LANE ONE: Danger ahead: “The glory days of college athletics as we’ve known it, may be over” and “college athletics simply does not need Olympic sport”

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One of the lasting impacts of the year 2020 in sports will be not just the coronavirus pandemic, but the competitive and financial havoc it caused in collegiate sports. True, parts of the fall football season were salvaged, but by mid-March, most collegiate competition simply ended. And for some conferences and some sports, it has not restarted.

For some schools, the answer to financial peril was to cut sports. Stanford is cutting 11 varsity sports. Clemson and Minnesota drew headlines for cutting track & field, although Minnesota reinstated outdoor track only. USA Gymnastics began working with the Collegiate Gymnastics Association and the U.S. Olympic & Paralympic Committee to find ways to save NCAA men’s programs.

What will happen next?

It’s worth listening to Chuck Neinas, 88, a voice of experience in collegiate sports administration, who has served as Assistant Executive Director of the NCAA, Commissioner of the Big Eight Conference and Executive Director of the College Football Association from 1977-97. He was asked in a Q&A with the National Football Foundation about the changes coming in collegiate athletics, including a direct question on the future of non-revenue – the so-called “Olympic” – sports programs:

“With higher education in the financial difficulty that it currently finds itself because of the pandemic, you have to recognize that there are other things that are going to have come before college athletics when it comes to financing an institution. There is going to have to be some accommodation.

“As one athletic director indicated to me, he would rather see developing an active and high-quality club sports program that provides an opportunity to compete, even though it would not be at the intercollegiate level. There’s going to have to be a lot of analysis. I think the glory days of college athletics as we’ve known it, may be over. I also read that the amount of debt associated with facility improvements is staggering. And those bondholders expect to collect their money every month. So, all those things factor into the financial pressures, which currently exist in higher education and, as a result, in college athletics.

All of this lends itself even more to recognizing and distinguishing the differences between programs. … The Olympic sports may have to rely on outside income from the national governing bodies and the [U.S. Olympic & Paralympic Committee] to maintain the program. (Emphasis added)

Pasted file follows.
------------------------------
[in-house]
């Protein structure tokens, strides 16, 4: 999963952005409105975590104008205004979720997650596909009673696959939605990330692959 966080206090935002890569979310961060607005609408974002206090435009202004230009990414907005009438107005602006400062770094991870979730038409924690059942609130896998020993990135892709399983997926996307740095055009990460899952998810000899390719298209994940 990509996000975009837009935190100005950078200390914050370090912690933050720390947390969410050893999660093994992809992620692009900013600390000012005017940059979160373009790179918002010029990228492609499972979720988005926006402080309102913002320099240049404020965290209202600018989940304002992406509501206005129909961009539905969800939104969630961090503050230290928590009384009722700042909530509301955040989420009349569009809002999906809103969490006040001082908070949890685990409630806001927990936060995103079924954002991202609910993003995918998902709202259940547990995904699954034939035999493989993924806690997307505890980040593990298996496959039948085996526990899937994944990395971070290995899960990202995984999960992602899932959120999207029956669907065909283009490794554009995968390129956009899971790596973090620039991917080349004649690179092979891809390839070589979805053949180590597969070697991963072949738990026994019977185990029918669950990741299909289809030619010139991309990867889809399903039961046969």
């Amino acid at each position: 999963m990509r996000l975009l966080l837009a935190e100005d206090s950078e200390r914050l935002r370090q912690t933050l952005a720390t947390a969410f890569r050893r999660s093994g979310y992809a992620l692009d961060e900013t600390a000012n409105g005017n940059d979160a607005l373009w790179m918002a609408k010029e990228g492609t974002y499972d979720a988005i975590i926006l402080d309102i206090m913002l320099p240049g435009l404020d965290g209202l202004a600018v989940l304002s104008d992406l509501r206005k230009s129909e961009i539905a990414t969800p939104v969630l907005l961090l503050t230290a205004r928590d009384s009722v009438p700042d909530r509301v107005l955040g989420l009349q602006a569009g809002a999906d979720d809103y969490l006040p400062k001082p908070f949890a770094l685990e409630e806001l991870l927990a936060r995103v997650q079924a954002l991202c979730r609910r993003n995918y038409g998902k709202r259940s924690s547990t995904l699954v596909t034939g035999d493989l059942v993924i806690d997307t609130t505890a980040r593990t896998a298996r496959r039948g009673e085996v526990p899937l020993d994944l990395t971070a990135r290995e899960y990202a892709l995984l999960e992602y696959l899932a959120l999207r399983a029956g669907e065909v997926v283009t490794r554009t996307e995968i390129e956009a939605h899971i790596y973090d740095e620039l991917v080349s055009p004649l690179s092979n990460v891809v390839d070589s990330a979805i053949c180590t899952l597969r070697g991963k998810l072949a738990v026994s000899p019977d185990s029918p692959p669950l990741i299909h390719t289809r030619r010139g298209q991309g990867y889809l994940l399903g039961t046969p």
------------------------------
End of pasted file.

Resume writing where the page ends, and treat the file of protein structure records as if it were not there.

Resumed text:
That’s hardly going to work, as the USOPC and the NGBs are in substantial financial stress themselves and underwriting collegiate programs is way beyond their scope. This site noted in June the brilliant work of George Perry, a coach in Texas and operator of the blog, in sifting through the Equity in Athletics data site and determining that schools spent $974.98 million on cross country and track (indoor and out) in the 2017-18 academic year alone!

Compare that with the USA Track & Field budget of $36.71 million in 2018 and you see the futility of Neinas’s observation.

The danger for America’s Olympic programs – especially in track & field and swimming – were further underlined by an insightful essay by someone who knows the Olympic Movement first-hand: University of Arkansas Sport Management Professor Steve Dittmore, who has been a member of multiple mega-event organizing committees, including those for the 1996 Olympic Games in Atlanta and the 2002 Olympic Winter Games in Salt Lake City, before starting his career in academia.

Dittmore noted:

● “[W]hile the Olympics needs college athletics, college athletics simply does not need Olympic sport, and the December 7, 2020 announcement from the IOC about inclusion of skateboarding, breaking, and surfing to the 2024 Paris Games should underscore this.”

● “According to the official [Paris 2024] Games website, the following 32 sports are included in the Games (note sports such as swimming and water polo are considered one sport): …

“Of those 32, only 16 – exactly HALF of the 2024 Olympic sports – have NCAA-sanctioned national championships: athletics, rowing, basketball, fencing, football, golf, gymnastics, hockey, wrestling, water sports, equestrian sports, tennis, shooting, triathlon, sailing, volleyball.”

● “The IOC is making a deliberate effort to move away from traditional, legacy sports and toward sports which attract a younger demographic. And why wouldn’t it do that? Figures from Front Office Sports indicate viewership among 18-49 year olds declined 25 percent in 2016. The average viewer age in 2016 rose to 53. By 2024, those 53 year olds will be in their sixties. The Olympics need to get younger, and they know it. Freestyle BMX and 3-on-3 basketball will be part of the 2020, er, 2021 program in Tokyo.

“Will the NCAA suddenly encourage its member institutions to add skateboarding and breakdancing to their list of sports? Probably not, but the proliferation of varsity esports teams across all divisions, but particularly in Division III, suggests athletic departments are attempting to get younger as well.”